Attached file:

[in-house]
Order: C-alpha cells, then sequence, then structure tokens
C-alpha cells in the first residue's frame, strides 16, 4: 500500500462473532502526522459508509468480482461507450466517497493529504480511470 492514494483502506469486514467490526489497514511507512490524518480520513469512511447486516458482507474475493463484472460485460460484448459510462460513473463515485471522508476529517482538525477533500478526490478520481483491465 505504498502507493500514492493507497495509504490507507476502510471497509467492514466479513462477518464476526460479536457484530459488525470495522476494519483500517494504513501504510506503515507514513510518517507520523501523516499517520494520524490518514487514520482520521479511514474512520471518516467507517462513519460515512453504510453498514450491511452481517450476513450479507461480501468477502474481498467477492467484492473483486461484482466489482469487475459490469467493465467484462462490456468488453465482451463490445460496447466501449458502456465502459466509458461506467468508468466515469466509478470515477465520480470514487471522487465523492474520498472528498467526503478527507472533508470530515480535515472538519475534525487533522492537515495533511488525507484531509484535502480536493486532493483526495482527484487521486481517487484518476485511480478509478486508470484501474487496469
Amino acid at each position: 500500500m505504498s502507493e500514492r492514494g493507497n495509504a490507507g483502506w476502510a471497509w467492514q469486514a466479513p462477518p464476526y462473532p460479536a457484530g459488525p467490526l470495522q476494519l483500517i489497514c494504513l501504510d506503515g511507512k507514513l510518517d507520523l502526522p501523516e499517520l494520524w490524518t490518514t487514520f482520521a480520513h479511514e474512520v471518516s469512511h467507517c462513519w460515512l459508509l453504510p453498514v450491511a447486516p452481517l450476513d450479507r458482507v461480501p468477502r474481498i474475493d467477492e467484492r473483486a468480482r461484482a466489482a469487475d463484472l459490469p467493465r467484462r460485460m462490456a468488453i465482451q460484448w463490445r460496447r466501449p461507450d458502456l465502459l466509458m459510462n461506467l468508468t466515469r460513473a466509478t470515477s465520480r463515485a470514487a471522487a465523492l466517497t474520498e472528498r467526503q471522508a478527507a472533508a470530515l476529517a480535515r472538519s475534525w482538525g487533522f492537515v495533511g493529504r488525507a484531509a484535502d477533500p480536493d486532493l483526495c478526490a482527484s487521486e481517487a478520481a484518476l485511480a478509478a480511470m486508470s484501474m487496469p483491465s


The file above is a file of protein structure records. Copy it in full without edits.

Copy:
[in-house]
Order: C-alpha cells, then sequence, then structure tokens
C-alpha cells in the first residue's frame, strides 16, 4: 500500500462473532502526522459508509468480482461507450466517497493529504480511470 492514494483502506469486514467490526489497514511507512490524518480520513469512511447486516458482507474475493463484472460485460460484448459510462460513473463515485471522508476529517482538525477533500478526490478520481483491465 505504498502507493500514492493507497495509504490507507476502510471497509467492514466479513462477518464476526460479536457484530459488525470495522476494519483500517494504513501504510506503515507514513510518517507520523501523516499517520494520524490518514487514520482520521479511514474512520471518516467507517462513519460515512453504510453498514450491511452481517450476513450479507461480501468477502474481498467477492467484492473483486461484482466489482469487475459490469467493465467484462462490456468488453465482451463490445460496447466501449458502456465502459466509458461506467468508468466515469466509478470515477465520480470514487471522487465523492474520498472528498467526503478527507472533508470530515480535515472538519475534525487533522492537515495533511488525507484531509484535502480536493486532493483526495482527484487521486481517487484518476485511480478509478486508470484501474487496469
Amino acid at each position: 500500500m505504498s502507493e500514492r492514494g493507497n495509504a490507507g483502506w476502510a471497509w467492514q469486514a466479513p462477518p464476526y462473532p460479536a457484530g459488525p467490526l470495522q476494519l483500517i489497514c494504513l501504510d506503515g511507512k507514513l510518517d507520523l502526522p501523516e499517520l494520524w490524518t490518514t487514520f482520521a480520513h479511514e474512520v471518516s469512511h467507517c462513519w460515512l459508509l453504510p453498514v450491511a447486516p452481517l450476513d450479507r458482507v461480501p468477502r474481498i474475493d467477492e467484492r473483486a468480482r461484482a466489482a469487475d463484472l459490469p467493465r467484462r460485460m462490456a468488453i465482451q460484448w463490445r460496447r466501449p461507450d458502456l465502459l466509458m459510462n461506467l468508468t466515469r460513473a466509478t470515477s465520480r463515485a470514487a471522487a465523492l466517497t474520498e472528498r467526503q471522508a478527507a472533508a470530515l476529517a480535515r472538519s475534525w482538525g487533522f492537515v495533511g493529504r488525507a484531509a484535502d477533500p480536493d486532493l483526495c478526490a482527484s487521486e481517487a478520481a484518476l485511480a478509478a480511470m486508470s484501474m487496469p483491465s